By the way (back on movies), have you actually seen "Idiocracy". Excellent movie by Mike Judge ("Beavis and Butthead", "Office Space", "King of the Hill") about a future where idiots are in charge. Fox nearly buried the movie because it's so offensive to mega-corporations (i.e., advertisers), but then went on to market the drink from the movie. I've got a case of Brawndo in my fridge. It's got electrolytes!

Dadmaniac said...

I haven't seen Idiocracy but I heard from Lisa and Jon that it was very good. I'm gonna see it (if it's playing in Alaska). Might be banned, like books at the Wasilla library.

baceman007 said...

Wow, you have a library that bans books. Didn't the Nazi's used to do that? The best part is that now that we have the Patriot Act we get to have secret courts and police just like the Nazi's too. It's it nice when you have an image to live up to? That's not just lame, that big ass sucking lame (BASL) for short. Alaskans are aware that they are a US state right? Maybe it's kind of like Texas where they're not. Anyway, Idiocracy is very good, but I argue that it is not a comedy. Like most Mike Judge things it has a point about society. I know most people wouldn't say that Beavis and Butthead had a point about anything, but I think it's a commentary about latch key kids and bad parenting. It's also very funny. I think Judge, although he wanted to make a comedy, was much more concerned with getting his message about the dumbing down of our country out. I have to admit I love Alaska to look at but I don't get Alaskan politics. I also think that "real" Alaskans don't vote. Allow me to explain, I know that most people, being wastes of sperm, don't do anything for their communities even when it benefits them directly including vote, but Alaska has a ton of hippies in it that live on islands, etc. in the middle of no where. Literally, this becomes an issue since the oil workers have good access to cities and voting in general but parts of your population do not. So in general your oil working population, a population that would probably leave if there were no oil left in Alaska, seems to make your decisions for you since the hippies don't vote. Of course there are many sub groups in between here, but I think that about sums it up. I doubt a real Alaskan, who moved there for the pristine wilderness, and some even to live off of the land, would want us to drill for a 1 year supply of oil (if that) in ANWR. Still both major party candidates suck again, but we should never base our votes on party sponsored debates, parties, and commercials. We should look at policy.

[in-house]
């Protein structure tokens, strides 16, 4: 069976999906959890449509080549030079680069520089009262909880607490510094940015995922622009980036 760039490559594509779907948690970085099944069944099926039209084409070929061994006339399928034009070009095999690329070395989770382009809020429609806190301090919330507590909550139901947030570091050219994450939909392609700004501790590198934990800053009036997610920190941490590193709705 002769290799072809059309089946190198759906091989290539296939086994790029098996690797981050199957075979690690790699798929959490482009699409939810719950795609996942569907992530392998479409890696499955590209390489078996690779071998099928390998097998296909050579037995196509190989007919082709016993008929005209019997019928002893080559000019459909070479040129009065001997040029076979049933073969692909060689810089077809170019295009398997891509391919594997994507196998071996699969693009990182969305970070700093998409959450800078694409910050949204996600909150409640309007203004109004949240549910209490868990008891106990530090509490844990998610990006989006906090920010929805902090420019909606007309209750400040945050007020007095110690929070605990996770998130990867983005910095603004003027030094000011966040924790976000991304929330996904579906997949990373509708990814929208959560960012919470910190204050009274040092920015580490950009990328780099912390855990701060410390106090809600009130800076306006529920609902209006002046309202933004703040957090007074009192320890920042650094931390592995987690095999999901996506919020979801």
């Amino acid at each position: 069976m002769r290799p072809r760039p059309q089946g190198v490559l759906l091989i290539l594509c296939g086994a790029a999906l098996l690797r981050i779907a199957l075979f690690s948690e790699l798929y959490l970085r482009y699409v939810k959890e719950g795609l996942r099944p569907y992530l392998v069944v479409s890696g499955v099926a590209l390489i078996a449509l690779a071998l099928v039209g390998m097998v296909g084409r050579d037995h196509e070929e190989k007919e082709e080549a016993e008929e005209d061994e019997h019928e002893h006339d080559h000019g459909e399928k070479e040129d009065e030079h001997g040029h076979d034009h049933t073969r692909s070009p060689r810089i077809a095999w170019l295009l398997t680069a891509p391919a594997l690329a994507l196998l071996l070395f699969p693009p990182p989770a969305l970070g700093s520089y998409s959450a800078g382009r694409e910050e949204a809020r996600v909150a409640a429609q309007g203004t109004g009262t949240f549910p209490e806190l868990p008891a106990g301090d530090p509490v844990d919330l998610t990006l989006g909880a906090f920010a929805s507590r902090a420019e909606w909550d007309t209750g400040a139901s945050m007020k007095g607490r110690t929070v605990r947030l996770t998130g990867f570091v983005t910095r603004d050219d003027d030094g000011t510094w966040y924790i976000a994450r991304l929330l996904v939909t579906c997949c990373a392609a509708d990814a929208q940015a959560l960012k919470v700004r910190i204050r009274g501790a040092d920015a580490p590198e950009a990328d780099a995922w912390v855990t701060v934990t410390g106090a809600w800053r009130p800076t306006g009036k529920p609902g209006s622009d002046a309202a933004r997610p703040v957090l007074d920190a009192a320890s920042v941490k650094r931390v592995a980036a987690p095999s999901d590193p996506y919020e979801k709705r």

This election is not about Republicans Vs. Democrats, it's about fucking morons vs. somewhat more reasonable people. Neither are good in the end, but at least the Democrats have a candidate this time that wasn't locked in a tiger cage paired with a VP candidate that probably damaged her child by not going to the hospital in time and hoped on a plane instead. So it's really not about partisan anything this time. The Republicans produced an old wacko, likely to die in office who's inauguration speech will probably be, "Thank you for electing me president, and I just have one thing to say. All right Vietnam it's time for some mother fucking payback. You bastards don't know the meaning of pain. Well I'm going to teach you. I promise I'll Git_R-Done." With a heartless, inexperienced bitch that talks to us about family values but doesn't even have the common sense to stay home with her family that needs her. Oh yeah, I've even heard the argument that Republicans like her cause she fires her own gun. Earth to morons, guns are not hard to fire. It is not an example of anything to fire a gun. It just means you were smart enough not to point it at yourself, hence you are still alive.